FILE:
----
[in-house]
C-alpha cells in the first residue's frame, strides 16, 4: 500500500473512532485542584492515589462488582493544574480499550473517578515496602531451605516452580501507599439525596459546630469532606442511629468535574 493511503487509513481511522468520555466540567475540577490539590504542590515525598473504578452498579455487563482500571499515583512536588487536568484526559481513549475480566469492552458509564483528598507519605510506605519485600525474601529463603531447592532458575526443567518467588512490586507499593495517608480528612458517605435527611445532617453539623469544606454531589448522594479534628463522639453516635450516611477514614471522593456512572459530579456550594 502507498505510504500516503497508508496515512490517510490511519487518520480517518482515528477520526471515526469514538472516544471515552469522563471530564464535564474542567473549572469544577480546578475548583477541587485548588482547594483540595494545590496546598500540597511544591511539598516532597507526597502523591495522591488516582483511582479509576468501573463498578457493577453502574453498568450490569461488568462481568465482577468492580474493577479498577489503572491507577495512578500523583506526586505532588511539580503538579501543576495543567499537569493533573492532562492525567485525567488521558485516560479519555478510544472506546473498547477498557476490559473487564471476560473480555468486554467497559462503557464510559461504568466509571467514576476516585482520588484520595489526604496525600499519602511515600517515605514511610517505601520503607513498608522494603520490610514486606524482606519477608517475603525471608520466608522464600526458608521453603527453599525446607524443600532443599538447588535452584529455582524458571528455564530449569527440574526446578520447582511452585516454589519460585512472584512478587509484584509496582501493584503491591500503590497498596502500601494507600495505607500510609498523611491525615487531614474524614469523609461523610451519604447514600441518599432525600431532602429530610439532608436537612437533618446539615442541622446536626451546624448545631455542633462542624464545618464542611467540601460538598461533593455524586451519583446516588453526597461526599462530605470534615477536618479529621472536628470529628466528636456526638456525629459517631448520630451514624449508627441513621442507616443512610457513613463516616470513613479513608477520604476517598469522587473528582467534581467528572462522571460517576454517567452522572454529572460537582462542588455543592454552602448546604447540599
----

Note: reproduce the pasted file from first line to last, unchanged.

[in-house]
C-alpha cells in the first residue's frame, strides 16, 4: 500500500473512532485542584492515589462488582493544574480499550473517578515496602531451605516452580501507599439525596459546630469532606442511629468535574 493511503487509513481511522468520555466540567475540577490539590504542590515525598473504578452498579455487563482500571499515583512536588487536568484526559481513549475480566469492552458509564483528598507519605510506605519485600525474601529463603531447592532458575526443567518467588512490586507499593495517608480528612458517605435527611445532617453539623469544606454531589448522594479534628463522639453516635450516611477514614471522593456512572459530579456550594 502507498505510504500516503497508508496515512490517510490511519487518520480517518482515528477520526471515526469514538472516544471515552469522563471530564464535564474542567473549572469544577480546578475548583477541587485548588482547594483540595494545590496546598500540597511544591511539598516532597507526597502523591495522591488516582483511582479509576468501573463498578457493577453502574453498568450490569461488568462481568465482577468492580474493577479498577489503572491507577495512578500523583506526586505532588511539580503538579501543576495543567499537569493533573492532562492525567485525567488521558485516560479519555478510544472506546473498547477498557476490559473487564471476560473480555468486554467497559462503557464510559461504568466509571467514576476516585482520588484520595489526604496525600499519602511515600517515605514511610517505601520503607513498608522494603520490610514486606524482606519477608517475603525471608520466608522464600526458608521453603527453599525446607524443600532443599538447588535452584529455582524458571528455564530449569527440574526446578520447582511452585516454589519460585512472584512478587509484584509496582501493584503491591500503590497498596502500601494507600495505607500510609498523611491525615487531614474524614469523609461523610451519604447514600441518599432525600431532602429530610439532608436537612437533618446539615442541622446536626451546624448545631455542633462542624464545618464542611467540601460538598461533593455524586451519583446516588453526597461526599462530605470534615477536618479529621472536628470529628466528636456526638456525629459517631448520630451514624449508627441513621442507616443512610457513613463516616470513613479513608477520604476517598469522587473528582467534581467528572462522571460517576454517567452522572454529572460537582462542588455543592454552602448546604447540599